Crucial step towards Australia legalising 'three-person IVF'
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Crucial step towards Australia legalising 'three-person IVF'

Rhonda Murray was 32 when she learnt her family were players in a deadly genetic lottery.

The artist was diagnosed with mitochondrial disease after her brother Peter had a stroke-like episode when he was 34. The disease would eventually kill him and Rhonda’s mother.

Rhonda Murray with her daughters Annie and Cassie.

Rhonda Murray with her daughters Annie and Cassie. Credit:Sylvia Liber

Ms Murray's daughters Annie, 19, and Cassie, 17, also have the faulty genetic mutation in which a person’s defective mitochondria robs a body’s cells of energy, causing organ dysfunction and death.

Some people have no symptoms, some have mild symptoms and one child born every week will develop the severe or life-threatening form of the disease.

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But Ms Murray hopes their children and future generations will escape it.

Australia may be one step closer to legalising "three-person IVF" to prevent babies from being born with debilitating and potentially deadly disease affecting an estimated one in 5000 Australians.

The federal government has broadly accepted the recommendations of a Senate inquiry into the implications of mitochondrial donation, announcing an expert panel and public consultation process.

“I see so many sick babies with mitochondrial disease, with a very short life expectancy, and I just don’t want my daughters to go through that,” Ms Murray said.

“With mitochondrial donation, there is a big chance my daughters will avoid that and we can eliminate this defect from our family for good,” she said.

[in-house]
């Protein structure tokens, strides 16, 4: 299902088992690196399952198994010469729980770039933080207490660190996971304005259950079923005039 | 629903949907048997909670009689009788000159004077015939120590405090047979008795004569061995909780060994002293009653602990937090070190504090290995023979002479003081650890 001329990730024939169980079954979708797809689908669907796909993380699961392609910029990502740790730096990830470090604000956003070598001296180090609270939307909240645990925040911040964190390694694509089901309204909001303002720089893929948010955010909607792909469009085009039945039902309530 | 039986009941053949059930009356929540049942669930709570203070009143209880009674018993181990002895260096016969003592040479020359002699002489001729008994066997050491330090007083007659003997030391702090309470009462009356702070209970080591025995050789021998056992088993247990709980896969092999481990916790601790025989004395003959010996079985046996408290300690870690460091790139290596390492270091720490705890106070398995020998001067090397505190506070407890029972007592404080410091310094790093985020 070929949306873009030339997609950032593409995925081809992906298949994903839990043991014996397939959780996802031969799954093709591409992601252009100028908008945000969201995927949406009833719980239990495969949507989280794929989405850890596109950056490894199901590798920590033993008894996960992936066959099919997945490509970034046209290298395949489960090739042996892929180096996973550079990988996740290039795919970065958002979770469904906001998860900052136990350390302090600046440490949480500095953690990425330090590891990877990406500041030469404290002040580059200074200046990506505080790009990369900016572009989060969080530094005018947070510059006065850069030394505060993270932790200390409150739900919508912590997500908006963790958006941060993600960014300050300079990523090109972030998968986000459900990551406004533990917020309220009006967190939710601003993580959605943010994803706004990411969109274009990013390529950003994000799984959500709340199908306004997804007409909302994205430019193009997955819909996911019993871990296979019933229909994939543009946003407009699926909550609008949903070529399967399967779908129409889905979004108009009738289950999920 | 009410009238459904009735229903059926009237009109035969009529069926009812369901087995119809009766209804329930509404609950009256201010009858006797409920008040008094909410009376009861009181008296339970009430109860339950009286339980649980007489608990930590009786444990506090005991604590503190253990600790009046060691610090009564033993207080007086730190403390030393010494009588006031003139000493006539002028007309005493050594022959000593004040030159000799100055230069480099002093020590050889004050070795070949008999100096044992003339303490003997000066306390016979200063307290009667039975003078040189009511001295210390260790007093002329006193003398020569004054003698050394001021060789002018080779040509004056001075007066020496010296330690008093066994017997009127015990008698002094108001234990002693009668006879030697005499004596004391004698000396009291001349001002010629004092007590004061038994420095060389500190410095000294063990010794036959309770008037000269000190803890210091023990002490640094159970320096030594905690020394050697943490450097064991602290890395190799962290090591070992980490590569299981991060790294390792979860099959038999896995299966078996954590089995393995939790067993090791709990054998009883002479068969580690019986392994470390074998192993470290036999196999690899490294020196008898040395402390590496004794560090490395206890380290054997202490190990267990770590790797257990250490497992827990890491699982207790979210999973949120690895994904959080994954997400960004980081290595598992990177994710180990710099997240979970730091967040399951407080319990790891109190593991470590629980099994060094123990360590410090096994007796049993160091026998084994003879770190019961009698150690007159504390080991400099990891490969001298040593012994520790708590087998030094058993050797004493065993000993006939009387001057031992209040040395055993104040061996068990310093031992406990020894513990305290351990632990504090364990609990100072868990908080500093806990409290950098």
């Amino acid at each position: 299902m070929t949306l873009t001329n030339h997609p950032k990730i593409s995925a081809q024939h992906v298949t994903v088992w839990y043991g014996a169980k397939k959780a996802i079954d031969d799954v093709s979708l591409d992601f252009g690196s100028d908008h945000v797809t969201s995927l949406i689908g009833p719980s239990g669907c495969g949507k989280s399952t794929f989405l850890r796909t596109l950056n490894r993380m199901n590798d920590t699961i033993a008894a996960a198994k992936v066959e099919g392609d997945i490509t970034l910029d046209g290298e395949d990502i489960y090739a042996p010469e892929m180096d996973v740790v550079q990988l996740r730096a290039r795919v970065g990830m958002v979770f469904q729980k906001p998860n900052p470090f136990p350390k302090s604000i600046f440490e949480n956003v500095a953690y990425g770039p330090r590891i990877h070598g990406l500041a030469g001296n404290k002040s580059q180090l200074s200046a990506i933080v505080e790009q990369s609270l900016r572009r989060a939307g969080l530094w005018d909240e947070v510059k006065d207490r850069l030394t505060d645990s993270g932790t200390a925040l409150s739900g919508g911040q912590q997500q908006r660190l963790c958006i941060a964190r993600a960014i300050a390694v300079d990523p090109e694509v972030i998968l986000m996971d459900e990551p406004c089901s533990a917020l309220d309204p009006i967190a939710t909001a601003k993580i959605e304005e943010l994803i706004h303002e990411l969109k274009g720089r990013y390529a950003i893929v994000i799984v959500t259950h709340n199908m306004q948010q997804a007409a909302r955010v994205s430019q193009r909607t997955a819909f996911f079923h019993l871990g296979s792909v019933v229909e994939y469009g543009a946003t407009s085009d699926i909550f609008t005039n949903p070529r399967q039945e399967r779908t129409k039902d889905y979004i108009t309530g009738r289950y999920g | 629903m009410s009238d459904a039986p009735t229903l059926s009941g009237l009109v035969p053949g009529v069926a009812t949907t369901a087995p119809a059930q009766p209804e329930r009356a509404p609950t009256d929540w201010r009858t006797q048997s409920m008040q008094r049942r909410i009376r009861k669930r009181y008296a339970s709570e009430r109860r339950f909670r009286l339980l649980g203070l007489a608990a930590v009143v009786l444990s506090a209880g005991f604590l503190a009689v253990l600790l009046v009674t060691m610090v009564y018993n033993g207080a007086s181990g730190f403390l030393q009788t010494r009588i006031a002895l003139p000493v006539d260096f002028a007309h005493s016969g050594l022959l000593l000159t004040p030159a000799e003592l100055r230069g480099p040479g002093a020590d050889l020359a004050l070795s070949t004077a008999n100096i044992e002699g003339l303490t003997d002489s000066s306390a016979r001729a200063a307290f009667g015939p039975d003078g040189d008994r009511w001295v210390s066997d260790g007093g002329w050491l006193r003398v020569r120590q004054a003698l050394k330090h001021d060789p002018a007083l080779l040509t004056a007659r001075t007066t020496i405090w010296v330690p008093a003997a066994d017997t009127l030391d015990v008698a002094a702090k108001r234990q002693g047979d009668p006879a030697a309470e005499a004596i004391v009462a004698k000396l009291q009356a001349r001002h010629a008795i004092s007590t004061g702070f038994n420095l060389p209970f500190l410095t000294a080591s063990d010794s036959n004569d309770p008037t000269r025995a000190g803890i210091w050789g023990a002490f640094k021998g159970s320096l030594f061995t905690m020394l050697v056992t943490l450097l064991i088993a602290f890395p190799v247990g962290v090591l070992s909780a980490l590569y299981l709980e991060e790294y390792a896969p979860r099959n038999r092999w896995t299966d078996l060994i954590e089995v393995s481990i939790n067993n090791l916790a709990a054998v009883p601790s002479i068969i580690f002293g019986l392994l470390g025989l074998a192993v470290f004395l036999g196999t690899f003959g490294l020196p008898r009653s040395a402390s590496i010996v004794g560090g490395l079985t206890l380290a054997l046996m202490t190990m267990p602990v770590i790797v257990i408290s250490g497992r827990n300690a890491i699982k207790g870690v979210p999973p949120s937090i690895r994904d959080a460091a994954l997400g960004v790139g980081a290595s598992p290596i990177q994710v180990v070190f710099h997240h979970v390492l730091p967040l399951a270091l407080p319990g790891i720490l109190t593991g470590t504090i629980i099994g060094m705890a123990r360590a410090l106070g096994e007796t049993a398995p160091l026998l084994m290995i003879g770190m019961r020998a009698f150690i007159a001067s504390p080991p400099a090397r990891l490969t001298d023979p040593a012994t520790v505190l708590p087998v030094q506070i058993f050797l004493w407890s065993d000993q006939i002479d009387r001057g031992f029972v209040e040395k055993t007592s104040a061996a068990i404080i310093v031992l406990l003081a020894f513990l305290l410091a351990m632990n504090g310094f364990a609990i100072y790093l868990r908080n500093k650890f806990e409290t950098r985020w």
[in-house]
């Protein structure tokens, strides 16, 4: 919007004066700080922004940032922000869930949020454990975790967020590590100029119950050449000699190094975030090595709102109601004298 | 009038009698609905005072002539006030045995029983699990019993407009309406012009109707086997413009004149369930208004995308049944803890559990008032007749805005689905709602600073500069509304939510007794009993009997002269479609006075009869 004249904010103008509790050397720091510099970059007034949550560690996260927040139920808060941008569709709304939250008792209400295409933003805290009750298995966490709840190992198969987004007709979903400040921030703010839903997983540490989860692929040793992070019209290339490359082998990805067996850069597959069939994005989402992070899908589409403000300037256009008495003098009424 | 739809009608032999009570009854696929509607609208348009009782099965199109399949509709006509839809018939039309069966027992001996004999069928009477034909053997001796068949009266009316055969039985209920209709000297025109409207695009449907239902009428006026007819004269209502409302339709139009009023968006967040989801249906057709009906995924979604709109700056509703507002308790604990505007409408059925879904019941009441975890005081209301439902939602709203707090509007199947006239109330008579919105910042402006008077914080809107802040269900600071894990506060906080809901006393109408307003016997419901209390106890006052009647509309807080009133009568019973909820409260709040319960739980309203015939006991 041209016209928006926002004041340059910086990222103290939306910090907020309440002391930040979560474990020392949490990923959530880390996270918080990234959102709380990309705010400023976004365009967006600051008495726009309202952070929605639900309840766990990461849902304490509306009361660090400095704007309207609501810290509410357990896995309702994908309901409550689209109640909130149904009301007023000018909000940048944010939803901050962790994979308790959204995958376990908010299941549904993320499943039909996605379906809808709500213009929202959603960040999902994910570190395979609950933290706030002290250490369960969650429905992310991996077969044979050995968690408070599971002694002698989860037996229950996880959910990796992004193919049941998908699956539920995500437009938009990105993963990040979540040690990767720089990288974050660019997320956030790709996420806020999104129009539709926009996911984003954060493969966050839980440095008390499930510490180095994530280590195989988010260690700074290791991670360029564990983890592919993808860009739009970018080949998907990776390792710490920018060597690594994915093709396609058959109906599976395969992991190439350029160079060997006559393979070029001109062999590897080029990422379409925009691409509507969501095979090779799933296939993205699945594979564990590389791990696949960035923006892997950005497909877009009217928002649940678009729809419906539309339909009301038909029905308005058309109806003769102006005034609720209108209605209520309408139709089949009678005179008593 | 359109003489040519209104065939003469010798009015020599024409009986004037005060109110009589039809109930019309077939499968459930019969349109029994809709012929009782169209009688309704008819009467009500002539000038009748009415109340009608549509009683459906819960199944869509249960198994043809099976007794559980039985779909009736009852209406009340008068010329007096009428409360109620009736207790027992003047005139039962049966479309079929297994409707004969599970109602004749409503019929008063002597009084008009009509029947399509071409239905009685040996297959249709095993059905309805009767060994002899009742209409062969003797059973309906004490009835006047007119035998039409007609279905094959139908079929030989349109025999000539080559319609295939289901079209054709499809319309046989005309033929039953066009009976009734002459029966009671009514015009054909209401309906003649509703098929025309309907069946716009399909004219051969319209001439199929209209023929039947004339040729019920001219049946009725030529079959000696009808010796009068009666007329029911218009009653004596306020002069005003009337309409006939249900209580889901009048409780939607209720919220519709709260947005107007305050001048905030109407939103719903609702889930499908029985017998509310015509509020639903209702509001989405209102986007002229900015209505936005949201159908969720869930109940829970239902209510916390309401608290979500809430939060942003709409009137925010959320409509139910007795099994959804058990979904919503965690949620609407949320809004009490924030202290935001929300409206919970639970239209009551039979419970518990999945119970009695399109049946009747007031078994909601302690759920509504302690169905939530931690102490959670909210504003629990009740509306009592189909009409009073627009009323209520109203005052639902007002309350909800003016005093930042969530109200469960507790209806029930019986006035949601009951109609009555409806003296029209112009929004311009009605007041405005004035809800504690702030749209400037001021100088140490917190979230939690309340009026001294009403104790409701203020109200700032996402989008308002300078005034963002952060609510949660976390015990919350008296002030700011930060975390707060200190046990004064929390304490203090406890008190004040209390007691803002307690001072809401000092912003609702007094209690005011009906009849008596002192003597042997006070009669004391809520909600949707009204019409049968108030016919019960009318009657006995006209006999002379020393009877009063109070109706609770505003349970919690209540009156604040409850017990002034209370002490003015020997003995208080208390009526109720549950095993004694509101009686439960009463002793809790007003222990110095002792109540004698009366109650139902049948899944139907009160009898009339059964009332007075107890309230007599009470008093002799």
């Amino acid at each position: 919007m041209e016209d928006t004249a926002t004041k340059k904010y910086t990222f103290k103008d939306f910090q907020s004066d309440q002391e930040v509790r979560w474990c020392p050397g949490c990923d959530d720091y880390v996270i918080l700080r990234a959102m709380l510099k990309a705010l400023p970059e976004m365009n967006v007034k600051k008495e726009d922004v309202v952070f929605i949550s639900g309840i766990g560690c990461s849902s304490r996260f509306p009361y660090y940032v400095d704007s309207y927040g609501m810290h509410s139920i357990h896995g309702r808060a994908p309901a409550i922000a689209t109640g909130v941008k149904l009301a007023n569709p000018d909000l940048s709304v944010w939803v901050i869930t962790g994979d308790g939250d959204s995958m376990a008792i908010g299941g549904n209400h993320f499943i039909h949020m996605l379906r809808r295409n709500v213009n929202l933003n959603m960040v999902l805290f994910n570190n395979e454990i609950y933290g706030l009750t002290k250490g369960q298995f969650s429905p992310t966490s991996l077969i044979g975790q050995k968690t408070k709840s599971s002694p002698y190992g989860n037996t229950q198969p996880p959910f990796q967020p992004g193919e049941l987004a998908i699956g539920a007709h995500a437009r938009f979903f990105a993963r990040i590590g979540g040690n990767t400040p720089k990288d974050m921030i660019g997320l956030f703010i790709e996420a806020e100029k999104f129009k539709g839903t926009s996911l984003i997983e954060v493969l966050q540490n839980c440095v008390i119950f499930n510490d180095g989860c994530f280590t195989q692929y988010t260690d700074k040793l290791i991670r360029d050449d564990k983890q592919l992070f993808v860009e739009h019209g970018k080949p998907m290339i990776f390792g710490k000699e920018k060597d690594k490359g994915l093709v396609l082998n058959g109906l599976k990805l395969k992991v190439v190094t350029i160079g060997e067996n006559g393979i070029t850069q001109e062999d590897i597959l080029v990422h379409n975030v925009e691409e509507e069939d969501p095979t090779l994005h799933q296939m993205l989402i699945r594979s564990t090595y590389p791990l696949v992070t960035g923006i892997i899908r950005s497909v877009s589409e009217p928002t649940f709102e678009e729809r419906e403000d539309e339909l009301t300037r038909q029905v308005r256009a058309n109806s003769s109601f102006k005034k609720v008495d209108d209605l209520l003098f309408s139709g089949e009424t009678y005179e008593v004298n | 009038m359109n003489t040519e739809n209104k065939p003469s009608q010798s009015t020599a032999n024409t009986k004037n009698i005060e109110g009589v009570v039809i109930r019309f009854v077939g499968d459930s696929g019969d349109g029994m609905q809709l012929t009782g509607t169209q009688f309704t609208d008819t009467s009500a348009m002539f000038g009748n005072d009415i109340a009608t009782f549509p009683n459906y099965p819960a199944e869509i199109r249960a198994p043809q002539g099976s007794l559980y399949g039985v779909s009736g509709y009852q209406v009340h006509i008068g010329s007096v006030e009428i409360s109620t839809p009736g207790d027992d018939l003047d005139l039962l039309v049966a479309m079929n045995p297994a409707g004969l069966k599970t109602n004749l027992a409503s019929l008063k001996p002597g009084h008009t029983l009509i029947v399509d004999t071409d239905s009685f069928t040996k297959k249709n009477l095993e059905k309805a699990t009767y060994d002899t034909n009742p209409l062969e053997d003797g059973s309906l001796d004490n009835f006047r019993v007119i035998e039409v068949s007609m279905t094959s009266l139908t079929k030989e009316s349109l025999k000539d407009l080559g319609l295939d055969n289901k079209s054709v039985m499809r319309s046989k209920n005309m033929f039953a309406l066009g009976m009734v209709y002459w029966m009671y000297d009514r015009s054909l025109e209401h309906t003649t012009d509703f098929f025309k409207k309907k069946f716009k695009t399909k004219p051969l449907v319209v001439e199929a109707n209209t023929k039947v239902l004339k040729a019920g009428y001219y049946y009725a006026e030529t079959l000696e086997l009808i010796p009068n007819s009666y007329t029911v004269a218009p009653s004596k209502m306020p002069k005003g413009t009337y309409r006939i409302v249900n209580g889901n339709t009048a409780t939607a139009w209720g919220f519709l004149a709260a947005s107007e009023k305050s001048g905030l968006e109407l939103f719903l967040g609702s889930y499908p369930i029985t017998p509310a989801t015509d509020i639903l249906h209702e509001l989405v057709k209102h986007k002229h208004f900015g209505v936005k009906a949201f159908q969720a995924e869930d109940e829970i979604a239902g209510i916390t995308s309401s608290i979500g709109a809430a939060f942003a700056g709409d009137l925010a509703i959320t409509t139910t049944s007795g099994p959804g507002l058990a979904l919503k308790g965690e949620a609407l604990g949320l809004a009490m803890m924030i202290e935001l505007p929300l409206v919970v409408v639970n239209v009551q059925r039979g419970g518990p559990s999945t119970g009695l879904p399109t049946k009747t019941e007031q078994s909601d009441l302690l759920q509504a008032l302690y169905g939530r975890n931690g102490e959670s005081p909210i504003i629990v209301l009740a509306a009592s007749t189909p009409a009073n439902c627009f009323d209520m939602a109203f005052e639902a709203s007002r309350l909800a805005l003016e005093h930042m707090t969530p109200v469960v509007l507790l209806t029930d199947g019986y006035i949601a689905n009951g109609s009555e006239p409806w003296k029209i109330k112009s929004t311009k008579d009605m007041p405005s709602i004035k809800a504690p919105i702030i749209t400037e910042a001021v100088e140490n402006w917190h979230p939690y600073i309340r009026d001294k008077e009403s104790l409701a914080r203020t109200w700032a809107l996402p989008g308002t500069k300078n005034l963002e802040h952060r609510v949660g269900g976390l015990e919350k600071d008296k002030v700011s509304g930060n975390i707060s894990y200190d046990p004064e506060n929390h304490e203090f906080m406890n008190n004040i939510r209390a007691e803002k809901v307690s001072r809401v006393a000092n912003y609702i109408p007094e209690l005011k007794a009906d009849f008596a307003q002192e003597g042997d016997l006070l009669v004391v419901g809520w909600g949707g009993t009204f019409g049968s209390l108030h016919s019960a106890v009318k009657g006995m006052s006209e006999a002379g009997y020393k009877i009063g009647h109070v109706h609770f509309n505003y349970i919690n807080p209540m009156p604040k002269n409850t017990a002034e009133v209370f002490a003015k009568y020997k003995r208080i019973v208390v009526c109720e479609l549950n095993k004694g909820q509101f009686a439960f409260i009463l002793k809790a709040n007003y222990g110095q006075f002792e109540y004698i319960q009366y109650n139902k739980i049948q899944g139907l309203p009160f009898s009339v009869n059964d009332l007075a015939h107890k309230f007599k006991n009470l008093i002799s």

The IVF technique involves removing a woman’s faulty DNA from her egg (0.1 per cent of the egg’s genetic material) and replacing it with the mitochondrial DNA of a healthy donor egg.

Rhonda Murray lost her mother and brother to mitochondrial disease.

Rhonda Murray lost her mother and brother to mitochondrial disease.Credit:Sylvia Liber

It currently falls foul of two pieces of legislation – the Research Involving Human Embryos Act and the Prohibition of Human Cloning for Reproduction Act because it involves changing the genetic make-up of an embryo.

“Science has moved significantly faster than legislation,” and the laws now stall research and prevent its use in clinical practice, the Senate inquiry concluded.
The NHMRC panel is expected to report back in April 2019, kicking off a community-wide consultation process to thrash out the complex and controversial prospect of legalising mitochondrial donation in Australia.

But the “long and complex task” may not yield an answer until October 2020, according to the government.

“The safety and efficacy of this technology is unclear and evidence from clinical practice is unavailable,” the government’s response to the report read.

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Two of the unknowns relate to the potential for mutated mitochondrial DNA to carry over into other parts of an embryo, and the matching of healthy donor eggs.

The UK is the only country that has regulatory framework mitochondrial donation, licensing clinics and families to perform and undergo the technique.
Neurologist and mitochondrial disease specialist Professor Carolyn Sue said the weight of scientific data showed it was time to offer mitochondrial donation to patients in tightly regulated and highly specialised Australian clinics.

“We now believe it is safe and will benefit our patients, and unless we introduce this to them we are not going to progress or improve the technique any further,” Professor Sue said.

“Our patients are really keen to take on this technology. They are desperate to have children who are not at risk or have a much lower risk of having this disease,” she said.

Mito Foundation chief executive Sean Murray said the government’s response was “a crucial step” and was confident the Australian public would support the regulation of the IVF technique in Australia.

But he urged policymakers to expedite the proposed 18-month process.

“It’s of vital importance that this is not rushed or ill-considered, but we need to make sure this progresses as quickly as possible,” he said.

Kate Aubusson is Health Editor of The Sydney Morning Herald.

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